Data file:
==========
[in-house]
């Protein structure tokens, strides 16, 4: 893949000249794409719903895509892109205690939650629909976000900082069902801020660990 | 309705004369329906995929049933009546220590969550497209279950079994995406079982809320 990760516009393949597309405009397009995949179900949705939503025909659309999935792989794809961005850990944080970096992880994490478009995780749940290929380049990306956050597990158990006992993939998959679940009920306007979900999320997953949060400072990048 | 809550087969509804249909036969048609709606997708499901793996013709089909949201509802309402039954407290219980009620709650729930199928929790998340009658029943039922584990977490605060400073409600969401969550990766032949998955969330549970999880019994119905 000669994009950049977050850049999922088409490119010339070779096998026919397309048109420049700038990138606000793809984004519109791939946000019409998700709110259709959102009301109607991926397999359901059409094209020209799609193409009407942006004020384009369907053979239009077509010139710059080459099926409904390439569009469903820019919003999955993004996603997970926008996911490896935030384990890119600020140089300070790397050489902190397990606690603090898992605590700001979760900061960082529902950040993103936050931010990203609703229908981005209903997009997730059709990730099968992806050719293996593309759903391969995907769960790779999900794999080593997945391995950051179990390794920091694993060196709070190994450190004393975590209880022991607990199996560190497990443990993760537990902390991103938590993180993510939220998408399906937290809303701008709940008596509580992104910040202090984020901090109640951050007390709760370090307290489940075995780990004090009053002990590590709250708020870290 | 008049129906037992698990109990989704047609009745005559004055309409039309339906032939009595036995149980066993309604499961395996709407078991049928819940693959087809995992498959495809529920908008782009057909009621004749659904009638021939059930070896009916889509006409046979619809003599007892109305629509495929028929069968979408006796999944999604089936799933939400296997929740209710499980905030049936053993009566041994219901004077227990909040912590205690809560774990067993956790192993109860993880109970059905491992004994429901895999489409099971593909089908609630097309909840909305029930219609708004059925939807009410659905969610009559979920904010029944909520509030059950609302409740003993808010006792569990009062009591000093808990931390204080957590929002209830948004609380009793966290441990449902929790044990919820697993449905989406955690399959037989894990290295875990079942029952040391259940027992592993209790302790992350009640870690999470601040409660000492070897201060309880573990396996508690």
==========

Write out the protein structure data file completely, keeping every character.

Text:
[in-house]
């Protein structure tokens, strides 16, 4: 893949000249794409719903895509892109205690939650629909976000900082069902801020660990 | 309705004369329906995929049933009546220590969550497209279950079994995406079982809320 990760516009393949597309405009397009995949179900949705939503025909659309999935792989794809961005850990944080970096992880994490478009995780749940290929380049990306956050597990158990006992993939998959679940009920306007979900999320997953949060400072990048 | 809550087969509804249909036969048609709606997708499901793996013709089909949201509802309402039954407290219980009620709650729930199928929790998340009658029943039922584990977490605060400073409600969401969550990766032949998955969330549970999880019994119905 000669994009950049977050850049999922088409490119010339070779096998026919397309048109420049700038990138606000793809984004519109791939946000019409998700709110259709959102009301109607991926397999359901059409094209020209799609193409009407942006004020384009369907053979239009077509010139710059080459099926409904390439569009469903820019919003999955993004996603997970926008996911490896935030384990890119600020140089300070790397050489902190397990606690603090898992605590700001979760900061960082529902950040993103936050931010990203609703229908981005209903997009997730059709990730099968992806050719293996593309759903391969995907769960790779999900794999080593997945391995950051179990390794920091694993060196709070190994450190004393975590209880022991607990199996560190497990443990993760537990902390991103938590993180993510939220998408399906937290809303701008709940008596509580992104910040202090984020901090109640951050007390709760370090307290489940075995780990004090009053002990590590709250708020870290 | 008049129906037992698990109990989704047609009745005559004055309409039309339906032939009595036995149980066993309604499961395996709407078991049928819940693959087809995992498959495809529920908008782009057909009621004749659904009638021939059930070896009916889509006409046979619809003599007892109305629509495929028929069968979408006796999944999604089936799933939400296997929740209710499980905030049936053993009566041994219901004077227990909040912590205690809560774990067993956790192993109860993880109970059905491992004994429901895999489409099971593909089908609630097309909840909305029930219609708004059925939807009410659905969610009559979920904010029944909520509030059950609302409740003993808010006792569990009062009591000093808990931390204080957590929002209830948004609380009793966290441990449902929790044990919820697993449905989406955690399959037989894990290295875990079942029952040391259940027992592993209790302790992350009640870690999470601040409660000492070897201060309880573990396996508690």